With Richard Mason’s The World of Suzie Wong (Penguin, 1957) the expat-prostitute relationship is freshly conceived, and we emerge into the sunnier world of comedy. There are several factors enabling this. Mason sets the story in postwar Hong Kong, but the details of the setting are drawn from his contemporary experience of the city a decade later. We are also in relatively free and safe British territory: no fearsome walled or “native” city, no dangers or threats, no need to be armed. When the protagonist Robert Lomax first arrives on Hong Kong Island after crossing over from Kowloon by ferry, he is politely told there are more appropriate places for a gentleman to stay than in the seedy district of Wan Chai. Lomax heads there anyway and picks a hotel at random, the Nam Kok, which turns out to have a lively sailor bar.
The bar’s most popular girl is a Shanghainese who fled the chaos of the mainland, Suzie Wong. She lives with her baby in a shanty not far away and is seen coming and going daily. Significantly, she’s not enslaved or confined but has freedom of movement and plies her trade by choice. Unlike the Red Candle in The Sand Pebbles, the Nam Kok is not a brothel. In fact, to maintain appearances the hotel forbids sex workers from entering the bar unless accompanied by a male. (Wan Chai today is no longer seedy, at least in one sense of the word. It’s clean, orderly, with gleaming office buildings and respectable English pubs. On my last stay in the city, the women riding the elevator in the hotel on Hennessy Road were locals, not mainlanders, judging by their Cantonese and their poise; one had a see-through blouse and an areola that peeked out from the edge of her bra. They got off on the third floor, which had a single door and a “Members Only” sign.)
The setting is playfully raucous and comic, and Mason conveys the idiom of the times in all its chauvinistic quaintness. Suzie is seen frolicking with a drunken American sailor, who “had been seized by sudden violent passion and was thrusting her back into the corner to kiss her and the girl was struggling, though only half-heartedly as if she found it no more than tiresome. There was not much to be seen of her but her kicking legs and her thigh through the split skirt.” Lomax remarks with a laugh, “Well, she’s got beautiful legs, anyhow.” To which the girl opposite him replies, “But don’t you think she is the prettiest girl in the bar?”
Though a bestseller at the time, the novel has not been regarded as particularly funny by subsequent audiences, notably feminists. Part of the problem is the language, the penchant for referring to Asian females as “little” and similar diminutives. To list a few examples: “‘It’s that little bitch of mine. She’s with a sailor’”; “There had been lashings of whiskey to wash down the fabulous food, and the usual little Chinese hostesses to joke and flirt with the guests”; “The tiny luscious Jeannie came out, ushered by a gangling American sailor”; “An elderly amah with tiny slit eyes and huge prognathous mouth with gold teeth.” And my favorite: “the little blown-up football of a Suzie had appeared.” It wasn’t just Mason; the vernacular was widespread. Time magazine wasn’t immune, describing Nancy Kwan, who played Suzie in the feature film (1960, dir. Quine) as a “Wonton-sized” 5 ft. 2 in., 104 lbs. and “the most delicate Oriental import since Tetley’s tender little tea leaves…the new ‘yum-yum girl’ has saved the movie” (April 11, 1960).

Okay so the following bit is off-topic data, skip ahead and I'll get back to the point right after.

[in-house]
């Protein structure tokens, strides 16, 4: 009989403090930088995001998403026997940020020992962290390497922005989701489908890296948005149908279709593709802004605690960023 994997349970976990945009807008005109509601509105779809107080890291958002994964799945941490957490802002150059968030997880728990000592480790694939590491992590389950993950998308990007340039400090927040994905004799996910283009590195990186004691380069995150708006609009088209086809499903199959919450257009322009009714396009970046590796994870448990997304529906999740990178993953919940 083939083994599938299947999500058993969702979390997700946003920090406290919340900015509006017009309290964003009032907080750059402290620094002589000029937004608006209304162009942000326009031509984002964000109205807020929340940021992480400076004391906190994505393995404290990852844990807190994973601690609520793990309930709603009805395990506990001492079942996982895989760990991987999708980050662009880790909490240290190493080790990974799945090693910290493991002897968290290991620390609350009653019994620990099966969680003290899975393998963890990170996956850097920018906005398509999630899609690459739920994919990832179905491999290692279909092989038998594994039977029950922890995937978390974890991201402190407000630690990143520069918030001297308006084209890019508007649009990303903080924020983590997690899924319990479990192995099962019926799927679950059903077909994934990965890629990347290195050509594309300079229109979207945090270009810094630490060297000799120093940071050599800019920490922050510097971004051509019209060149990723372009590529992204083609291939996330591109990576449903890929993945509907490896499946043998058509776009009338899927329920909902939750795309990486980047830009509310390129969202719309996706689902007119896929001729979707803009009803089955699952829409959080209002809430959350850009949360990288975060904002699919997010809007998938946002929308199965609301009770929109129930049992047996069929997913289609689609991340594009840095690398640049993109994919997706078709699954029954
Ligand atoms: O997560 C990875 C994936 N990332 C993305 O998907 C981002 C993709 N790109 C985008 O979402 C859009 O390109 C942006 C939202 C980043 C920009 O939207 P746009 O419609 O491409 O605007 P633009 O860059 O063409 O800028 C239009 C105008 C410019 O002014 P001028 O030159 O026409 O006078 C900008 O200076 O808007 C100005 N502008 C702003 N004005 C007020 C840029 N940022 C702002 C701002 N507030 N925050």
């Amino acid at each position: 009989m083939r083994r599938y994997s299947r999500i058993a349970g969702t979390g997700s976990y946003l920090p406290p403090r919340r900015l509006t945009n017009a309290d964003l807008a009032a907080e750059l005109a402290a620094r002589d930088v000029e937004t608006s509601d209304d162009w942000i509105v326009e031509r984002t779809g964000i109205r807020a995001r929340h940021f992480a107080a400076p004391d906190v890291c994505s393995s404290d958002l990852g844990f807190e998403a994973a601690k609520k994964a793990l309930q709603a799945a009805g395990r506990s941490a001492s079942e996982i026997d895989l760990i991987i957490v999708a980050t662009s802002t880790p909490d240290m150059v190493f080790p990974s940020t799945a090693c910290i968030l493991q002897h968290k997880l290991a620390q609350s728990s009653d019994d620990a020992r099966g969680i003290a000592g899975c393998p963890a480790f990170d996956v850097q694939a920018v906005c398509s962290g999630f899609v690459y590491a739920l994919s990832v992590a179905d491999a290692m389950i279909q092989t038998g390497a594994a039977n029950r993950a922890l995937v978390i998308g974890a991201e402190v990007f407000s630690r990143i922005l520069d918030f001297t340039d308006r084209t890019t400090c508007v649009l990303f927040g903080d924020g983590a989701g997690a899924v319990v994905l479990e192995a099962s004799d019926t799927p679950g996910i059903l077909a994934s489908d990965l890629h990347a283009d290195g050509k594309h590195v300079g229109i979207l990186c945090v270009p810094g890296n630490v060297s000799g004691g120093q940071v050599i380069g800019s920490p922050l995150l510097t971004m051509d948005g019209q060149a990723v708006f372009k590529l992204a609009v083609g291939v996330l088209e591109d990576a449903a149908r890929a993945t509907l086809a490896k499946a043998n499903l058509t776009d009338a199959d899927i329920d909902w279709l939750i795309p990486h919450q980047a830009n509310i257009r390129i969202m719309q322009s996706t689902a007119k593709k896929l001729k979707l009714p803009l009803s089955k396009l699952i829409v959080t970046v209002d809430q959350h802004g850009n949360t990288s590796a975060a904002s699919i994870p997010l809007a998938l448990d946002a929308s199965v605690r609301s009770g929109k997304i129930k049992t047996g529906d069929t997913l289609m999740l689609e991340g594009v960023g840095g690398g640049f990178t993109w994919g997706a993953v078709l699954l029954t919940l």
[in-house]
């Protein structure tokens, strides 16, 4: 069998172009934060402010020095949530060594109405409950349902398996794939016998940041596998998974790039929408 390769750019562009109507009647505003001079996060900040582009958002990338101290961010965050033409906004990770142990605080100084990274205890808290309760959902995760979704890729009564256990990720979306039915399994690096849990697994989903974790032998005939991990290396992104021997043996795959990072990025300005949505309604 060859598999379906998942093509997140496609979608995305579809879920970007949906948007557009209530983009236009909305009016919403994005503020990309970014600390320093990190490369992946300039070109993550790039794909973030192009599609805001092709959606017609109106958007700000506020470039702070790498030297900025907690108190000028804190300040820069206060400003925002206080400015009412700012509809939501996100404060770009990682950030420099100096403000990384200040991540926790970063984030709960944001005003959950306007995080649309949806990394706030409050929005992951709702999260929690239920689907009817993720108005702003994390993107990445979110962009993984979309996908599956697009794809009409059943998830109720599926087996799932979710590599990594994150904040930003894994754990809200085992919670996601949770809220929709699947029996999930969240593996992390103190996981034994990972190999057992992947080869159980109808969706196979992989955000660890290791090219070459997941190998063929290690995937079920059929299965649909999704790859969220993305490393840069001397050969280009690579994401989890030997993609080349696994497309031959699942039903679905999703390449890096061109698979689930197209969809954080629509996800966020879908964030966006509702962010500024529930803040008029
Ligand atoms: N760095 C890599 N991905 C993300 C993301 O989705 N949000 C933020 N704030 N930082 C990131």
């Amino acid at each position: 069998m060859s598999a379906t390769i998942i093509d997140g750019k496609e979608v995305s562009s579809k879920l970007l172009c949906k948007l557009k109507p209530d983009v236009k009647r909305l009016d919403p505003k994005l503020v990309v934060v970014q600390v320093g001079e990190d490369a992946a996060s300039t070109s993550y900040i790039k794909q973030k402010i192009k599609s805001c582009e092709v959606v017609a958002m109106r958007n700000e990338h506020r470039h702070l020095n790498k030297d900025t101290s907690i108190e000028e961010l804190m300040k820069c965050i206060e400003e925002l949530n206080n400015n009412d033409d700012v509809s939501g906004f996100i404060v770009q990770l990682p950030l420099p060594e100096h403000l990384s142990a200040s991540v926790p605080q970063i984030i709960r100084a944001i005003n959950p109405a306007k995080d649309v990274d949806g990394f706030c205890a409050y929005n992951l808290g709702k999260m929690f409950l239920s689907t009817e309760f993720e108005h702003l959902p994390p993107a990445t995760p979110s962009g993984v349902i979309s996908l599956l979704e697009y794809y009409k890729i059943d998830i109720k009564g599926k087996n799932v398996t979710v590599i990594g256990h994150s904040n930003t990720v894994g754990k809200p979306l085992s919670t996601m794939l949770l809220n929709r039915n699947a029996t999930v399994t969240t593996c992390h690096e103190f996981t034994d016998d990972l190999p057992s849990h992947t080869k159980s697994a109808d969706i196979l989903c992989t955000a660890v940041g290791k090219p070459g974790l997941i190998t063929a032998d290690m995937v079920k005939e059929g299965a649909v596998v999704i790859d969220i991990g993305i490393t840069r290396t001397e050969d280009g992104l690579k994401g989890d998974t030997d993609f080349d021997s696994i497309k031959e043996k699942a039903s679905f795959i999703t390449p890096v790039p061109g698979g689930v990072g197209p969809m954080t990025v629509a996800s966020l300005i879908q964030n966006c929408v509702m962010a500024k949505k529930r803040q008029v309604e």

In one scene, the Englishman “that little bitch of mine” Ben impersonates a policeman and kicks open a door at the Nam Kok to catch Suzie in a room with another American sailor: “Ben leaned over without effort and caught her ankle. He dragged her back across the bed like a lizard by its tail [and] began to spank her. He spanked her long and hard…Suzie lay there crying like a child.” It should be noted that that decade indeed had a thing about spanking. I recently chanced upon a 1950s New York Daily Mirror clipping entitled, “If a woman needs it, should she be spanked?“, inviting male readers to opine on the topic. All were unanimous: “Why not? If they don’t know how to behave by the time they’re adults, they should be treated like children and spanked. That ought to make them grow up in a hurry.” “Yes,” another wrote, “most of them have it coming to them anyway.” For Suzie, the spanking was “one of the proudest events of her life.” But soon she leaves Ben for Lomax. He himself refrains from properly putting her in her place, causing Suzie some consternation. He seems torn: uneasy at the established practice of spanking and beating yet not altogether critical of it.
All this, of course, was guaranteed to turn the novel and the moniker “Suzie Wong” into a signifier of White misogynist racism, and perversely, a certain exotic chic, e.g., the Beijing nightclub called Suzie Wong that drew brisk business in the early 2000s (until shut down a few years ago ostensibly for a neighborhood renovation). The feature film of Amy Tan’s novel The Joy Luck Club (1993, dir. Wang) spread the message by lambasting the Suzie Wong movie as a “horrible racist film.” Nancy Kwan had actually been invited to play one of the mothers in The Joy Luck Club but turned down the role when they refused to excise this line. It’s all a bit ironic and unfair, since the movie greatly toned down the sexist language and violence of Mason’s novel. There are no spanking scenes or turning girls upside down in their bar booth; Kwan’s Suzie gets roughed up by a sailor at one point but fights back. Fans of the novel cite its charm—Lomax’s earnest love of Suzie, his capacity for introspection, his commitment and marriage to her—and its progressive vision of interracial coupling in a racist milieu. True, he’s not even sure why he’s marrying her. A voice inside him nags: “‘Don’t be a fool—you know you’ll regret it! You only want to marry her because her ignorance inflates your ego—because she makes you feel like a god.’ ‘Well, what’s wrong with that?’ I asked the inner voice defiantly.” In England where they settle and where in the 1940s–50s they would have presented quite a sight, she acquires in his eyes a quiet dignity: “Soon she was sitting up proud and straight in the Chinese way…and she looked so proud and poised as we entered the gallery [where Lomax’s Hong Kong paintings were on exhibition] that you would have thought twice before calling her a whore.”